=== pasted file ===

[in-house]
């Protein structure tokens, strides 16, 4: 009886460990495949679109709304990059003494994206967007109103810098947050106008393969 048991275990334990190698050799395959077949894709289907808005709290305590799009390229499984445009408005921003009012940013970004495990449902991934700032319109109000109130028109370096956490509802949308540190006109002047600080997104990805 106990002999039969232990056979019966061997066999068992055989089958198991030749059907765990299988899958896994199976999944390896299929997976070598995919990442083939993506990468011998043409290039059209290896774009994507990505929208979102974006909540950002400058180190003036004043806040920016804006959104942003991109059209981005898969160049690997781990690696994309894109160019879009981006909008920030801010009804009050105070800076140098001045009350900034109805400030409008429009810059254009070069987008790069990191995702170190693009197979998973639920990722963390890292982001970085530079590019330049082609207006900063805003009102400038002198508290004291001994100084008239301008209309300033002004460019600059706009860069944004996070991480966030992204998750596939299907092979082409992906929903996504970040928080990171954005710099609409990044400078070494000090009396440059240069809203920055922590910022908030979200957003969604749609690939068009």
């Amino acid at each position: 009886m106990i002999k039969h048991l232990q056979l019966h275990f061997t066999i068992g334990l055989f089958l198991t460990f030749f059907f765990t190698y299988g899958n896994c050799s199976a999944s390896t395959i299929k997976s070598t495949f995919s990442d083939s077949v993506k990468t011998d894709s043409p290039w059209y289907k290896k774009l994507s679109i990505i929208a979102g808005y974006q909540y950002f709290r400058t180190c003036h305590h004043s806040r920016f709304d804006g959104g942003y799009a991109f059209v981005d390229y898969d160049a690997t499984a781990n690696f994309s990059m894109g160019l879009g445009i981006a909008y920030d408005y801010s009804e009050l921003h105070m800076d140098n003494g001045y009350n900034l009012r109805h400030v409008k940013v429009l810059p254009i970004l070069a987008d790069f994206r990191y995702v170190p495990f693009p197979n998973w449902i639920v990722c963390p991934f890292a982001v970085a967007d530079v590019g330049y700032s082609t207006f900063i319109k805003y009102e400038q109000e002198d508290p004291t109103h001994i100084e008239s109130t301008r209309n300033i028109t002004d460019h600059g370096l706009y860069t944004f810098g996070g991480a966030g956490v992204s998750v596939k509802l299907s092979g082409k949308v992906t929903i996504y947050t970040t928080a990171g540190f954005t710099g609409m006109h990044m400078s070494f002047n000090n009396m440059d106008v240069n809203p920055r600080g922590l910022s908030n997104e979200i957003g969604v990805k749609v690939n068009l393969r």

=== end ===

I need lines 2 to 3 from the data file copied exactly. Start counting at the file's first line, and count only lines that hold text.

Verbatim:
């Protein structure tokens, strides 16, 4: 009886460990495949679109709304990059003494994206967007109103810098947050106008393969 048991275990334990190698050799395959077949894709289907808005709290305590799009390229499984445009408005921003009012940013970004495990449902991934700032319109109000109130028109370096956490509802949308540190006109002047600080997104990805 106990002999039969232990056979019966061997066999068992055989089958198991030749059907765990299988899958896994199976999944390896299929997976070598995919990442083939993506990468011998043409290039059209290896774009994507990505929208979102974006909540950002400058180190003036004043806040920016804006959104942003991109059209981005898969160049690997781990690696994309894109160019879009981006909008920030801010009804009050105070800076140098001045009350900034109805400030409008429009810059254009070069987008790069990191995702170190693009197979998973639920990722963390890292982001970085530079590019330049082609207006900063805003009102400038002198508290004291001994100084008239301008209309300033002004460019600059706009860069944004996070991480966030992204998750596939299907092979082409992906929903996504970040928080990171954005710099609409990044400078070494000090009396440059240069809203920055922590910022908030979200957003969604749609690939068009």
């Amino acid at each position: 009886m106990i002999k039969h048991l232990q056979l019966h275990f061997t066999i068992g334990l055989f089958l198991t460990f030749f059907f765990t190698y299988g899958n896994c050799s199976a999944s390896t395959i299929k997976s070598t495949f995919s990442d083939s077949v993506k990468t011998d894709s043409p290039w059209y289907k290896k774009l994507s679109i990505i929208a979102g808005y974006q909540y950002f709290r400058t180190c003036h305590h004043s806040r920016f709304d804006g959104g942003y799009a991109f059209v981005d390229y898969d160049a690997t499984a781990n690696f994309s990059m894109g160019l879009g445009i981006a909008y920030d408005y801010s009804e009050l921003h105070m800076d140098n003494g001045y009350n900034l009012r109805h400030v409008k940013v429009l810059p254009i970004l070069a987008d790069f994206r990191y995702v170190p495990f693009p197979n998973w449902i639920v990722c963390p991934f890292a982001v970085a967007d530079v590019g330049y700032s082609t207006f900063i319109k805003y009102e400038q109000e002198d508290p004291t109103h001994i100084e008239s109130t301008r209309n300033i028109t002004d460019h600059g370096l706009y860069t944004f810098g996070g991480a966030g956490v992204s998750v596939k509802l299907s092979g082409k949308v992906t929903i996504y947050t970040t928080a990171g540190f954005t710099g609409m006109h990044m400078s070494f002047n000090n009396m440059d106008v240069n809203p920055r600080g922590l910022s908030n997104e979200i957003g969604v990805k749609v690939n068009l393969r």